- Presence Exam Initiative. The staff will continue the initiative announced in October 2012 to examine a significant percentage of the private fund advisers that registered with the SEC after July 21, 2011. The key focus areas of these examinations are marketing, portfolio management, conflicts of interest, safety of client assets and valuation. The Release also indicated that the staff will continue to prioritize examinations of private fund advisers “where the staff’s analytics indicate higher risks to investors, or where there are indicia of fraud, broker-dealer status concerns, or other serious wrongdoing.” According to the Release, as of September 30, 2013, over 200 presence exams had been completed and the Presence Exam initiative was on mark to meet its goal of examining 25 percent of advisers newly registered under the Dodd-Frank Wall Street Reform and Consumer Protection Act within two years.
- Never-Before Examined Advisers. Under this initiative, the staff will conduct focused, risk-based examinations of advisers that have been registered for more than three years, have never been examined and are not part of the Presence Exam initiative.
- Safety of Assets and Custody. The Release noted that the NEP continues to observe non-compliance with Rule 206(4)-2 under the Advisers Act (the “Custody Rule”). The staff will continue to test compliance with the Custody Rule and confirm the existence of client assets through a risk-based asset verification process. Examiners will pay particular attention to situations in which an adviser fails to realize it has custody and therefore fails to comply with requirements of the Custody Rule.
- Conflicts of Interest. The staff will focus on conflicts of interest inherent in an adviser’s business model, such as undisclosed compensation arrangements, allocation of investment opportunities, side-by-side management of performance-based and asset-based fee accounts, and risk controls and disclosure, particularly for illiquid and leveraged investment products and strategies.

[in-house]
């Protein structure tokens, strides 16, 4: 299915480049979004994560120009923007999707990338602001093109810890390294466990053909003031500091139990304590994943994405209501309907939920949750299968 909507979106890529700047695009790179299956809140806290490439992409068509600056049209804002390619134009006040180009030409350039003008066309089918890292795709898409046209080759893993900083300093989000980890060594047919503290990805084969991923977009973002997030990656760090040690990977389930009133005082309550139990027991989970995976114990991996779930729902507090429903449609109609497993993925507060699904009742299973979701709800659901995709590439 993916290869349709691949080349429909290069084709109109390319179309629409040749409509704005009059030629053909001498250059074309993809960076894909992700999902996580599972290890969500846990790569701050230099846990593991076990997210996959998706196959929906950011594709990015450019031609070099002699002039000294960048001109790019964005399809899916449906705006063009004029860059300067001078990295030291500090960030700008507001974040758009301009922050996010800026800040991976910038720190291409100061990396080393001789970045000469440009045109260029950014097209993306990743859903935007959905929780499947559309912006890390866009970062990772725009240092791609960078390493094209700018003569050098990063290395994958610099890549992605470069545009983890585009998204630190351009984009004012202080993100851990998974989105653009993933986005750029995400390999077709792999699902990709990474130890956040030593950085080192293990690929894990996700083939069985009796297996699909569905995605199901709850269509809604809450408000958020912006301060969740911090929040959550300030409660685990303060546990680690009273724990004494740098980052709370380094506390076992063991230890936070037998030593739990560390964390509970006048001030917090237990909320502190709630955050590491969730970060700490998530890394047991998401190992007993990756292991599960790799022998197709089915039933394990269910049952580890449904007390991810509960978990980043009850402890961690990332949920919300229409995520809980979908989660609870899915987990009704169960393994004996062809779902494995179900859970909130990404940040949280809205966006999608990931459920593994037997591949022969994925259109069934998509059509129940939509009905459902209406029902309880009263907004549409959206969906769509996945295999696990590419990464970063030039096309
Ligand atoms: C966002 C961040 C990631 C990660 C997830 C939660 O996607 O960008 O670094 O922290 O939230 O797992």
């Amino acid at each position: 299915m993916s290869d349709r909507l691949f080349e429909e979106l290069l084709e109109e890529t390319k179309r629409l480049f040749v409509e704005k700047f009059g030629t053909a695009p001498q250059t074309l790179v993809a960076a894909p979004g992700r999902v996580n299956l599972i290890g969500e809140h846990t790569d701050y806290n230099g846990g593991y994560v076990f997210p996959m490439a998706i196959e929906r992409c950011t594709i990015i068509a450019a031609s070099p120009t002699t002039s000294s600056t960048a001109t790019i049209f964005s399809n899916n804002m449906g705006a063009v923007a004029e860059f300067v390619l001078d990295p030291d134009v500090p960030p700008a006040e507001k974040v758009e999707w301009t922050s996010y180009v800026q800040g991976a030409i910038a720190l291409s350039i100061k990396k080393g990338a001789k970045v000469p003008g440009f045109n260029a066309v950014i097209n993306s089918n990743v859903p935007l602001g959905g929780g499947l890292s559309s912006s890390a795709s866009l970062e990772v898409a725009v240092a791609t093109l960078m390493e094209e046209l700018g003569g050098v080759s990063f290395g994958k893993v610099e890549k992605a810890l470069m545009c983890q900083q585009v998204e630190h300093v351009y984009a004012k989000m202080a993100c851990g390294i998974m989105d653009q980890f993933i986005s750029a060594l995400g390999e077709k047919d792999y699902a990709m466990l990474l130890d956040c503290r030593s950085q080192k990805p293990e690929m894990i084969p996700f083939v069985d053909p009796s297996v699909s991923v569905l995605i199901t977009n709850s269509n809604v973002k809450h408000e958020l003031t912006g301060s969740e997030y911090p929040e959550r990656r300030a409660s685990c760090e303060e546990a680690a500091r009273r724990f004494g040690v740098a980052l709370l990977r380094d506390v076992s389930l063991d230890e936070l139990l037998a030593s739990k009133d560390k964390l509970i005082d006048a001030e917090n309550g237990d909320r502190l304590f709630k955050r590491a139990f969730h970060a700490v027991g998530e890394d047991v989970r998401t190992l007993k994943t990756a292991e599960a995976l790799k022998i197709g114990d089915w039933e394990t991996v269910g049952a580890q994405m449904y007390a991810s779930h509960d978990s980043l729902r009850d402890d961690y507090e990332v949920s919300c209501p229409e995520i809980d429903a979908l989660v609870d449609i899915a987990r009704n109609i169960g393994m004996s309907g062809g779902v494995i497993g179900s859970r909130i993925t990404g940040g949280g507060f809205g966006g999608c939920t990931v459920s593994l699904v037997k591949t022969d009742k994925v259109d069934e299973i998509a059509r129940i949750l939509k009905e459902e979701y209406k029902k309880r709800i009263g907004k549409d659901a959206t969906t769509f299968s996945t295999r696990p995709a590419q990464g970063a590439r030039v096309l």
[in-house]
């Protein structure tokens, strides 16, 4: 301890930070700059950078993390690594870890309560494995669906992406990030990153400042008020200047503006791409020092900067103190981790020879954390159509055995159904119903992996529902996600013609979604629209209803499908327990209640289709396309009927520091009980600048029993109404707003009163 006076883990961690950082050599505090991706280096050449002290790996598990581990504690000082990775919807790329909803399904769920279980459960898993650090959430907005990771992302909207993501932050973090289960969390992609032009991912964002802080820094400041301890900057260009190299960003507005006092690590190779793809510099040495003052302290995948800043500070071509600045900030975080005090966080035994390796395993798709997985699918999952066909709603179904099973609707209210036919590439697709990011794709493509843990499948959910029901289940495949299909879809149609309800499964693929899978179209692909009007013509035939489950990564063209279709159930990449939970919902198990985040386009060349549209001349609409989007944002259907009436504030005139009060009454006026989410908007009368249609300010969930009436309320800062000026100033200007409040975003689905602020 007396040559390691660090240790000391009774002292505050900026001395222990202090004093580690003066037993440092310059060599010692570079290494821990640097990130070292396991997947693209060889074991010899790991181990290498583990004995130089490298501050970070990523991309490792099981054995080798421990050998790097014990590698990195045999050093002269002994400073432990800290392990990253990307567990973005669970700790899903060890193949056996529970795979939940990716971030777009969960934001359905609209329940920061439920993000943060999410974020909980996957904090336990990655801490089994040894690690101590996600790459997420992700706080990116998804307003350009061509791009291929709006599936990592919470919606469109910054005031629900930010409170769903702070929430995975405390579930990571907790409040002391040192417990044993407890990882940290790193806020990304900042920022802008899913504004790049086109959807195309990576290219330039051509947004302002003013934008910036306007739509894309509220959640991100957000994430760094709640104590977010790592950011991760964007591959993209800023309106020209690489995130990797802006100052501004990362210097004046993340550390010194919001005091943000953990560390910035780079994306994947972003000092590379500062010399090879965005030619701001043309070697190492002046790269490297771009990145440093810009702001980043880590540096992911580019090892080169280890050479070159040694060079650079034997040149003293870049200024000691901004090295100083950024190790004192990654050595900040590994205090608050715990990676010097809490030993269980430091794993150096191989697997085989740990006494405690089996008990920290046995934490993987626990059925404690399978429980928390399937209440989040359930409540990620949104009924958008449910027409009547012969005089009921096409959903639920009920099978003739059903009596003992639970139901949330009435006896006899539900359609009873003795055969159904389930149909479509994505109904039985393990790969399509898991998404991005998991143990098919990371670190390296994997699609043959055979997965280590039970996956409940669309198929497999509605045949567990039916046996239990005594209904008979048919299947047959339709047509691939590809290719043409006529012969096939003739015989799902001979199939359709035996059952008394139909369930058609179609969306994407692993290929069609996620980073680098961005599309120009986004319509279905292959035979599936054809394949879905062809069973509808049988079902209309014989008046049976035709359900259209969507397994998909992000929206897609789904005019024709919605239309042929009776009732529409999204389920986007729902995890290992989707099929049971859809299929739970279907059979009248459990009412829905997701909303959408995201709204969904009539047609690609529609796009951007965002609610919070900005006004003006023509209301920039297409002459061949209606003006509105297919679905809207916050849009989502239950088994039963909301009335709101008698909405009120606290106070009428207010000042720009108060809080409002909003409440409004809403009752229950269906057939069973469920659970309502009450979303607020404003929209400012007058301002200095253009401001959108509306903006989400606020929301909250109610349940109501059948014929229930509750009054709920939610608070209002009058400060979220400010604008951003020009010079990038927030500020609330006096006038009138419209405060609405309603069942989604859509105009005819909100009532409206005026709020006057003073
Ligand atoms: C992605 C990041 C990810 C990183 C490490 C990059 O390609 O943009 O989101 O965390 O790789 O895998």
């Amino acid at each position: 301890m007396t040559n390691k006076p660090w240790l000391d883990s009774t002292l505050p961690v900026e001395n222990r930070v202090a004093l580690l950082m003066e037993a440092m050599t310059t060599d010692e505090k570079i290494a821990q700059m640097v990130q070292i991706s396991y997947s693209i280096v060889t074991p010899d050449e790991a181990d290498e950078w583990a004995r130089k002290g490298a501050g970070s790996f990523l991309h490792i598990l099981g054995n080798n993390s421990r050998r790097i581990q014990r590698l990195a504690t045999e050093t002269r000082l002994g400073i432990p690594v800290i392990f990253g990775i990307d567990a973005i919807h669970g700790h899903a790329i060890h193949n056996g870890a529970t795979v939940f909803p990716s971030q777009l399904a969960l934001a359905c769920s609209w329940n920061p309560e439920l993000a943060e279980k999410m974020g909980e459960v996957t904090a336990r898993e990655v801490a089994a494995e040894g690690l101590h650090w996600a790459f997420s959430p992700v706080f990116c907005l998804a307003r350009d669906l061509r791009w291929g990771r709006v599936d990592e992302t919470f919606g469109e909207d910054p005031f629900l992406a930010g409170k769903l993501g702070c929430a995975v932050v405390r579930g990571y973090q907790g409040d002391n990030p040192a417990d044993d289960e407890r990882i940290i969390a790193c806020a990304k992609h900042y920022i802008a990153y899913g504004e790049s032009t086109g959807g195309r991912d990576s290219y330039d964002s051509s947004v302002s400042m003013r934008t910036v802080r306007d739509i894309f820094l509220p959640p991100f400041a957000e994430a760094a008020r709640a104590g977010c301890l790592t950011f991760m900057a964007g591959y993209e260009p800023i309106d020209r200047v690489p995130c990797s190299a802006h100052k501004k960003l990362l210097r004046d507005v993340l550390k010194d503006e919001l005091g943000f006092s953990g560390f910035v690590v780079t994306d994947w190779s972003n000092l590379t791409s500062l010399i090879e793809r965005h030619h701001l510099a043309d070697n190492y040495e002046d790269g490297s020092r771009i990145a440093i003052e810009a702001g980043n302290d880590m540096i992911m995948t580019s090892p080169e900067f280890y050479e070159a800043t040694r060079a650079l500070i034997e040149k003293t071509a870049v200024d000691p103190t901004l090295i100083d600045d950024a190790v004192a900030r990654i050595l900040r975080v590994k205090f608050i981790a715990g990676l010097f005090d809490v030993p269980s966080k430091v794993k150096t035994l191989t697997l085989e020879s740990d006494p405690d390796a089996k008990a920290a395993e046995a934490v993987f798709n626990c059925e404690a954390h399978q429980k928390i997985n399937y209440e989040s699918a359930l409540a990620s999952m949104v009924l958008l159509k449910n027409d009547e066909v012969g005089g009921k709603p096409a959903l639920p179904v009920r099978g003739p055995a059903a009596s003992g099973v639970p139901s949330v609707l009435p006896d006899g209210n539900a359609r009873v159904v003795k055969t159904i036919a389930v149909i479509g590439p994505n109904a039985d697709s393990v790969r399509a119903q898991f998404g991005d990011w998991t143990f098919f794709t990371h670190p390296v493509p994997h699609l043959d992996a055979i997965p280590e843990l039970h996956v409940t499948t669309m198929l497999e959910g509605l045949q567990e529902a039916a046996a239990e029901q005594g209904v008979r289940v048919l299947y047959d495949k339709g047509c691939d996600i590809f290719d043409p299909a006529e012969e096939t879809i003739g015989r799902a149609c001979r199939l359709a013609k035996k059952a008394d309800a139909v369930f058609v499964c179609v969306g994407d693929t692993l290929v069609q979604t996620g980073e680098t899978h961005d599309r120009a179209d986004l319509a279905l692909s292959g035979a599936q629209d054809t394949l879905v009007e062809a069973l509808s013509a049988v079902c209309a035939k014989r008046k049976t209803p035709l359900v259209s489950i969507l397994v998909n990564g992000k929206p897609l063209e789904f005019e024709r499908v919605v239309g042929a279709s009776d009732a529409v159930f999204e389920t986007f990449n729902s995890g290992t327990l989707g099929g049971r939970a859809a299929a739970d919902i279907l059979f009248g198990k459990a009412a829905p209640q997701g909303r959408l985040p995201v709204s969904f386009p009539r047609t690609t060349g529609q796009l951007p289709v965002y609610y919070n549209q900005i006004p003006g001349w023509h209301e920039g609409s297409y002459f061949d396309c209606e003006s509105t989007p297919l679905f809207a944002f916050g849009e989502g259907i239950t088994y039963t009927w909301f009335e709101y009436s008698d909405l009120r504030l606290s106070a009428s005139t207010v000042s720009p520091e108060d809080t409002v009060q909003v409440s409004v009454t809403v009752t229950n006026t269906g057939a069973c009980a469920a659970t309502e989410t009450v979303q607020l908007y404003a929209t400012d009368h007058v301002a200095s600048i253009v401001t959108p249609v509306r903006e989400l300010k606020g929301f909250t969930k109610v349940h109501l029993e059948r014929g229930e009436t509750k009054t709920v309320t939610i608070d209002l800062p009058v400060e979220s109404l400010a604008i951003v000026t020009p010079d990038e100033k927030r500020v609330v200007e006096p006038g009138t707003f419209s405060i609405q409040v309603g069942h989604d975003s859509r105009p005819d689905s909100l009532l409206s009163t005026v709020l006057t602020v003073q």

- Marketing/Performance. The staff will review the accuracy and completeness of advisers’ claims about their investment objectives and performance. For example, the staff will review and test hypothetical and back-tested performance, the use and disclosure of composite performance figures, performance recordkeeping and compliance oversight of marketing. The staff also expects to review marketing efforts arising out of newly effective rules adopted under the JOBS Act.
- Quantitative Trading Models. When examining advisers with substantial reliance on quantitative portfolio management and trading strategies, the staff will assess, among other things, whether these firms have adopted and implemented compliance policies and procedures tailored to the performance and maintenance of their proprietary models.
On February 20, 2014, the SEC Office of Compliance Inspections and Examinations provided further information regarding the “Never-Before-Examined Advisers” initiative, including a letter to the senior executive or principal of certain registered advisers.6 According to the letter, the initiative includes two distinct exam approaches: risk-assessment and focused reviews. The risk-assessment approach, which is designed to obtain a better understanding of a registrant, may include a high-level review of an adviser’s overall business activities, with a particular focus on the compliance program and other essential documents needed to assess the representations made on disclosure documents. The focused review approach includes conducting comprehensive, risk-based examinations of one or more of the following higher-risk areas of the business and operations of advisers selected for an examination: the adviser’s compliance program, filings and disclosure, marketing materials, portfolio management and safety of client assets.
Form PF Reporting Requirements
Most registered advisers to private funds are required to file Form PF on either a quarterly or annual basis. Advisers that are exempt from SEC registration, including ERAs, are not required to file Form PF. The information contained in Form PF is designed, among other things, to assist the Financial Stability Oversight Council in its assessment of systemic risk in the U.S. financial system. Form PF, which is a joint form between the SEC and the CFTC with respect to Sections 1 and 2 of the form, is filed with the SEC via the Private Fund Reporting Depository (PFRD) electronic filing system and is not publicly available. The current fee per filing is $150.